Oven roasted Tunisian lamb shanks
I still vividly remember my first trip back to Tunisia in the late '90s when our family slaughtered one of their lambs in celebration of our visit. While it may have initially been a little traumatic for my pre-teen American self more accustomed to seeing meat pristinely packaged in a sterile way on grocery store shelves, I was soon enjoying the tender meat chez la famille.
Sheep (and subsequently, lamb) are ubiquitous in Tunisia. For many, including our shepherd uncle, lamb isn't just something eaten for a meal, it's a way of life.
Funnily enough, one of the oldest breeds of sheep which is available in the United States is the Tunis sheep which gets its name from where it first originated. (According to Wikipedia, it was first imported to the U.S. in 1799 and Thomas Jefferson was a fan.)
In Tunisia, lamb is often served with couscous, is the basis of merguez (North African style sausage), and most importantly, it's served during Eid El Kebir (Eid al Adha).
It's no coincidence that we're sharing this on Easter, so if you're looking for a Tunisian twist to your lamb dish, consider our recipe for shanks which you'll find below. Happy Easter to those celebrating!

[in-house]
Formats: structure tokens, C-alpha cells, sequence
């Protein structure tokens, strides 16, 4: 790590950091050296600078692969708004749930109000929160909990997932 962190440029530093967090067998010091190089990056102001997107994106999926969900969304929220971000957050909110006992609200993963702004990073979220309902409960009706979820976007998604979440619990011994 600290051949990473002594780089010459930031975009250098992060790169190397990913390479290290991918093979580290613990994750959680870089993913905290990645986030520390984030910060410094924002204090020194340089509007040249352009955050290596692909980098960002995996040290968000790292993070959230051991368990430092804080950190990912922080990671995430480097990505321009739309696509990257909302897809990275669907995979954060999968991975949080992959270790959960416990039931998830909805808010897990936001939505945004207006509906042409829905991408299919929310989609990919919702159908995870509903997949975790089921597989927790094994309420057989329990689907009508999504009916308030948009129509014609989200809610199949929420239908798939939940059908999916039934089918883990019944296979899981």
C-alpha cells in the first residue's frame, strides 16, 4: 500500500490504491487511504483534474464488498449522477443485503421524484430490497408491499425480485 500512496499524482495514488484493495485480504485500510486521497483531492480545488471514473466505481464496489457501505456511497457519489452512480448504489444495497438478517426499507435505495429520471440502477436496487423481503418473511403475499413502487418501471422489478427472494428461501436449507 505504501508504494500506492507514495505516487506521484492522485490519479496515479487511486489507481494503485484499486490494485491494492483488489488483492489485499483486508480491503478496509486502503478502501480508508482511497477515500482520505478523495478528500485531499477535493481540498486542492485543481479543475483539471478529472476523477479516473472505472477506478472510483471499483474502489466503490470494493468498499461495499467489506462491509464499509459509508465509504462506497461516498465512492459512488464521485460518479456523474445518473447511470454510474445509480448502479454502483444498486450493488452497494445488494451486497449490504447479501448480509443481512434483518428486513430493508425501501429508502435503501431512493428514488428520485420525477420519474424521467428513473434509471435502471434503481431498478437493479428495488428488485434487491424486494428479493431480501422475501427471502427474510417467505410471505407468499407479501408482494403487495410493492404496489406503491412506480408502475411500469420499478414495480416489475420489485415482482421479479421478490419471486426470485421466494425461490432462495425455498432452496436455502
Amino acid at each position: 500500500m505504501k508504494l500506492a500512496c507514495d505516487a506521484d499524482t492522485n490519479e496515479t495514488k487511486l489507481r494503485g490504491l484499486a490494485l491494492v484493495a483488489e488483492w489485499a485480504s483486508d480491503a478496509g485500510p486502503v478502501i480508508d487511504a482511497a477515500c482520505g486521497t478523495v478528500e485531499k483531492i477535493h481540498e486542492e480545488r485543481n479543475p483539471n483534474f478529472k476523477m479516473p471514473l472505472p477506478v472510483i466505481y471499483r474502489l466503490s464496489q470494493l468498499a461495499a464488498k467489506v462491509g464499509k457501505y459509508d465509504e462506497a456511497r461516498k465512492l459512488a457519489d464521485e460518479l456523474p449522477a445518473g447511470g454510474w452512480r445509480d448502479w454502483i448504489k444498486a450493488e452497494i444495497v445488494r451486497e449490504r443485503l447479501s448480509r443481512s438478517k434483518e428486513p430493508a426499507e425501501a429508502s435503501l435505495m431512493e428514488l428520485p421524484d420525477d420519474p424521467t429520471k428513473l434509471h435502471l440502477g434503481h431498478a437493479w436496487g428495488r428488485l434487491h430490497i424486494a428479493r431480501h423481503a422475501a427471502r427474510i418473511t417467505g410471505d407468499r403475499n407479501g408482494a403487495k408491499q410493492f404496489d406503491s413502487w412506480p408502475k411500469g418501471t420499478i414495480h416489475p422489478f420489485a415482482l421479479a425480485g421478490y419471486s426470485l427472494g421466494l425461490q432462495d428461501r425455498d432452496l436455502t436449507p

RECIPE FOR OVEN ROASTED TUNISIAN LAMB SHANKS
2 lamb shanks
1 tsp salt
1 tsp black pepper
1-2 tsp ras el hanout spice
¼ tsp cumin powder
Several sprigs of rosemary
A few small onions or shallots
A few cloves of garlic with the peel on
Pre heat your oven to 415 F.
Clean and trim the lamb shanks. Any thin pieces of extra fat or tendons can be trimmed away but leave the majority of the fat as it is necessary for roasting.
Place the lamb shanks in a roasting pan and season both sides well with all the spices, salt, and pepper.
Drizzle some olive oil on them and rub everything in.
Roast uncovered for about 20 minutes to give them some color.
Remove from the oven and lower the temperature to 325 F. Add the rosemary, onions, and garlic to the roasting pan and cover well with 2 layers of aluminum foil.
Return the pan to the oven and let the lamb slow roast for 1 ½ to 2 hours. The longer they roast, the more tender they will be.
Once they have cooked to your desired doneness, let them rest for about 10 minutes before serving.
Optional: collect the juices from the pan and place in a fat separator. If you don't have one, pour into a heat proof container and let cool until the fat has risen to the top and skim it off. The remaining juices can be used to pour over the lamb while serving.
Serve in a flat platter and garnish with the roasted rosemary, garlic, and onions. Enjoy!